That’s maudlin, I know. But it’s late and therefore the maudlin thoughts are the ones with top billing. My brain always did like to fixate on the negative. At least that’s what a therapist once told me.

I miss smoking sometimes. But I don’t miss the money it ate up, the smell of it stale or the health problems it probably was a huge contributor too.

I need some sleep. I’m going to be so tired in the morning. But, the plows are out and they’re doing the circulation of the school parking lot across the street, so all I can hear is that loud engine revving and the sound of the scoop scraping on the asphalt. Not exactly a lullaby. A very Canadian sound. Like a zamboni. Or tinny voice at the Tim Horton’s drive through.

I’m going to try to sleep soon. I’m going to lay down, tuck my body pillow neatly between my knees and pinch and release my muscles, from my toes to my nose, as a yoga teacher once taught me, until my whole body remembers how to relax at the same time.

I will not get distracted by the beckoning electric light of my cell phone’s internet. I will not.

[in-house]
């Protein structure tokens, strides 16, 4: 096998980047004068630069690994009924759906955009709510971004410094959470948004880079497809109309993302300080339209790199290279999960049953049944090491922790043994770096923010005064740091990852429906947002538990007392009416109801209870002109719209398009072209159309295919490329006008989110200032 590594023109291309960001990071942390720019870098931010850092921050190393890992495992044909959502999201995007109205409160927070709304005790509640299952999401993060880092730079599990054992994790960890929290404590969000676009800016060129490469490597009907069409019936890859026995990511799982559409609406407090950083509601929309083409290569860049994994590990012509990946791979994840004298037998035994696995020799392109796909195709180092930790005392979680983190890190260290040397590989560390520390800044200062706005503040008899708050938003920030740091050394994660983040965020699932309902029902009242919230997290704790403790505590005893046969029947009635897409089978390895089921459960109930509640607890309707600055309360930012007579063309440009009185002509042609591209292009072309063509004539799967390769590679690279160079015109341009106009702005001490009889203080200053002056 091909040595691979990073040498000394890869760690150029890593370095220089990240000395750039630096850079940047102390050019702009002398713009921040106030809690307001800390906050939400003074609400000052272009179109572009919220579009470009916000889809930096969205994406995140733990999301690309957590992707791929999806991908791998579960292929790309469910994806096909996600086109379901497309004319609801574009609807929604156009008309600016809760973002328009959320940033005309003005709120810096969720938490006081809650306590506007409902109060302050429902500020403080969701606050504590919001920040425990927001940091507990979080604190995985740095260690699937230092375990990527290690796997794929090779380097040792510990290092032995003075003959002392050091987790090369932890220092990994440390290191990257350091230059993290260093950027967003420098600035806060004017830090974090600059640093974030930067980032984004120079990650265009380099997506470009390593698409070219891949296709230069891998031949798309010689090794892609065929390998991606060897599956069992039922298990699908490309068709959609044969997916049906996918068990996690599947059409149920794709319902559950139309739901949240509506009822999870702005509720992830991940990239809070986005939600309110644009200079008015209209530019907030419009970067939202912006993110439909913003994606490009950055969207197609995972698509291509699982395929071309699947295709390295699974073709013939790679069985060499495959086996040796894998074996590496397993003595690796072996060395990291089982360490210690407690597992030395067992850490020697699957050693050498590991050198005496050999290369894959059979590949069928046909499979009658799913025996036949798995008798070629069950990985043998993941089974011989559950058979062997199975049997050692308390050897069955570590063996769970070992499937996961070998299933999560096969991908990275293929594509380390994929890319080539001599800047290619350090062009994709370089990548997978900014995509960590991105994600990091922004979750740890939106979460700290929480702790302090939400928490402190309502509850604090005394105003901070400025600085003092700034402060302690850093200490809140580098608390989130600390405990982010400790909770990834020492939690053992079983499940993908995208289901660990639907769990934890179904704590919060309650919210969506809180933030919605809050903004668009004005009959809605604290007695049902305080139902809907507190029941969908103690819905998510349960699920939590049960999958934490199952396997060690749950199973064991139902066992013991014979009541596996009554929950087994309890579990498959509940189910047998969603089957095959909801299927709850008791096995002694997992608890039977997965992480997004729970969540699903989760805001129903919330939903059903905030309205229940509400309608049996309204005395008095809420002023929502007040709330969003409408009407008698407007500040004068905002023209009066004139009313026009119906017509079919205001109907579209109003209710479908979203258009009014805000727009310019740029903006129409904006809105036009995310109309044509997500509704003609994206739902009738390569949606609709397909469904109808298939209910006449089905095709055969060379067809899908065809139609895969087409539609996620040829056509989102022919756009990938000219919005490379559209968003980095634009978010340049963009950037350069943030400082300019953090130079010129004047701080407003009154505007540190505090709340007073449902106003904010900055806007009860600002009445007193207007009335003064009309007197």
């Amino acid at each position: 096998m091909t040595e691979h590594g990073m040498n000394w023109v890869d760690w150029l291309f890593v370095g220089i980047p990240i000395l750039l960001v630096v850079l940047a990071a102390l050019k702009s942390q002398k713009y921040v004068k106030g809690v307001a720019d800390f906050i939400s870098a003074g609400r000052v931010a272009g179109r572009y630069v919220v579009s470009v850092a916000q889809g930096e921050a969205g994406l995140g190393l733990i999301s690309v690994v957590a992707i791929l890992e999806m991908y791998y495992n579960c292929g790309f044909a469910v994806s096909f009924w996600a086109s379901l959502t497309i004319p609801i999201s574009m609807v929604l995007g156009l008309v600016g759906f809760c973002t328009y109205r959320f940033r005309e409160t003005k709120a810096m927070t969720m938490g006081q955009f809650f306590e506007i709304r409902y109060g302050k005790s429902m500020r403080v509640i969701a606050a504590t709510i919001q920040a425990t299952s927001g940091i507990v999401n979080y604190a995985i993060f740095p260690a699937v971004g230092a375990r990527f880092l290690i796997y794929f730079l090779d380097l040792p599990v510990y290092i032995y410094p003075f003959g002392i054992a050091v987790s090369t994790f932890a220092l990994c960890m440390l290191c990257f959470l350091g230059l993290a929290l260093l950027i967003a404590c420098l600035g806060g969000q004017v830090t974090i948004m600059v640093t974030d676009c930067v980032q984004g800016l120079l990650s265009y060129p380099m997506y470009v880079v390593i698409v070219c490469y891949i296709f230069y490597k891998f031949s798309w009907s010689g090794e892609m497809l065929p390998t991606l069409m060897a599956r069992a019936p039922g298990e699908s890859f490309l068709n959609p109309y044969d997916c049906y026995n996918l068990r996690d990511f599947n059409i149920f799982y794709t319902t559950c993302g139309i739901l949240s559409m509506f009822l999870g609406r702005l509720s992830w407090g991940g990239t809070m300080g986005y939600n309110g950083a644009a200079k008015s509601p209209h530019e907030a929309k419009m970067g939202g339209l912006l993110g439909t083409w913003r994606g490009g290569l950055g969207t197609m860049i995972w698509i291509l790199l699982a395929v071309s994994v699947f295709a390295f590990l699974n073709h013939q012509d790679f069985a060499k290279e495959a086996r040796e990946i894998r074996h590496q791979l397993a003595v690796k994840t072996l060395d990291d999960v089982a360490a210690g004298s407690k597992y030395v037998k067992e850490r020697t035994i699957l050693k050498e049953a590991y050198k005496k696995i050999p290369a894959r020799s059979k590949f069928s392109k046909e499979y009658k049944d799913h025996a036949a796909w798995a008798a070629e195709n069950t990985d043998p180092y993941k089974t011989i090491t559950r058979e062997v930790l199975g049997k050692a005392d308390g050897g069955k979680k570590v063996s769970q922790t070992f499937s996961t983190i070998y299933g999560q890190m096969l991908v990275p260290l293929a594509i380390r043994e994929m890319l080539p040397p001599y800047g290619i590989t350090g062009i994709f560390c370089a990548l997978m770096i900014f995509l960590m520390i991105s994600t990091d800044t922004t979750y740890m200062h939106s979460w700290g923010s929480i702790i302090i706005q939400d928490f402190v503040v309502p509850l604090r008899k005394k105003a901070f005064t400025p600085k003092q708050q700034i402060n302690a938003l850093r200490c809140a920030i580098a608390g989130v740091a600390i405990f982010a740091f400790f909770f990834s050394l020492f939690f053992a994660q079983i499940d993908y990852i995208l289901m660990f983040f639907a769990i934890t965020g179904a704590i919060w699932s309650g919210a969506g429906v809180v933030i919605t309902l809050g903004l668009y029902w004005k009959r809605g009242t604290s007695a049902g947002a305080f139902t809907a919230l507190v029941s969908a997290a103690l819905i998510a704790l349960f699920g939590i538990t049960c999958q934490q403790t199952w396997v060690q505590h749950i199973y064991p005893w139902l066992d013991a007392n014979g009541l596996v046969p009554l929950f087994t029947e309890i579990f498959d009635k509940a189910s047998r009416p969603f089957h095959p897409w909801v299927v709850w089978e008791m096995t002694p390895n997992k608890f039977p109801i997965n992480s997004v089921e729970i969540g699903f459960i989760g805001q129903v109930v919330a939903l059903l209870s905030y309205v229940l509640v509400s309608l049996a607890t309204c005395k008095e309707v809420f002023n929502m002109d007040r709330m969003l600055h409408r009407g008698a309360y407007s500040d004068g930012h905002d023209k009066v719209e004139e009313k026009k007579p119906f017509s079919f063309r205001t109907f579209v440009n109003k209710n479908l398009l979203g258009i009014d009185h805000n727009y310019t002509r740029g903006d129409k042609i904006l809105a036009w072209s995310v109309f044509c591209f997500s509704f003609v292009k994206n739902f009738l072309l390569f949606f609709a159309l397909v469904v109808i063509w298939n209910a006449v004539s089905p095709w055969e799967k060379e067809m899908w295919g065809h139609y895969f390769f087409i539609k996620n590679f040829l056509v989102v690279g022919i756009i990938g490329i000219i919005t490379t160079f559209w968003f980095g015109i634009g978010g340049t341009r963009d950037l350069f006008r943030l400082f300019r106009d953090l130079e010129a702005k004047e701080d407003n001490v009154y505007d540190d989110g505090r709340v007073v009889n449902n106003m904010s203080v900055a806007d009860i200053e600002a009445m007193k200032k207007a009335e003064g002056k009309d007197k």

Probably.
An hour, tops.

Goodnight, strange world. I’ll see what you look like in the morning.

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It turns out, a LOT of you read my post on the ONE night I didn’t love my hospital. Like a lot. It was one of my highest rated posts ever. Which is not a bad thing. I even got a thank you for writing it from one of the staff members at the hospital. But let me fill you in on what’s going on since then and why I am back to full-on loving my hospital.

Yes, it was a shit night. No, no one should have to wait 11 hours in pain before seeing someone. That was crap. I stand by that.

So I posted my pity party thing the other day. Feeling sorry for myself and whining and all that good stuff. But then, some things happened.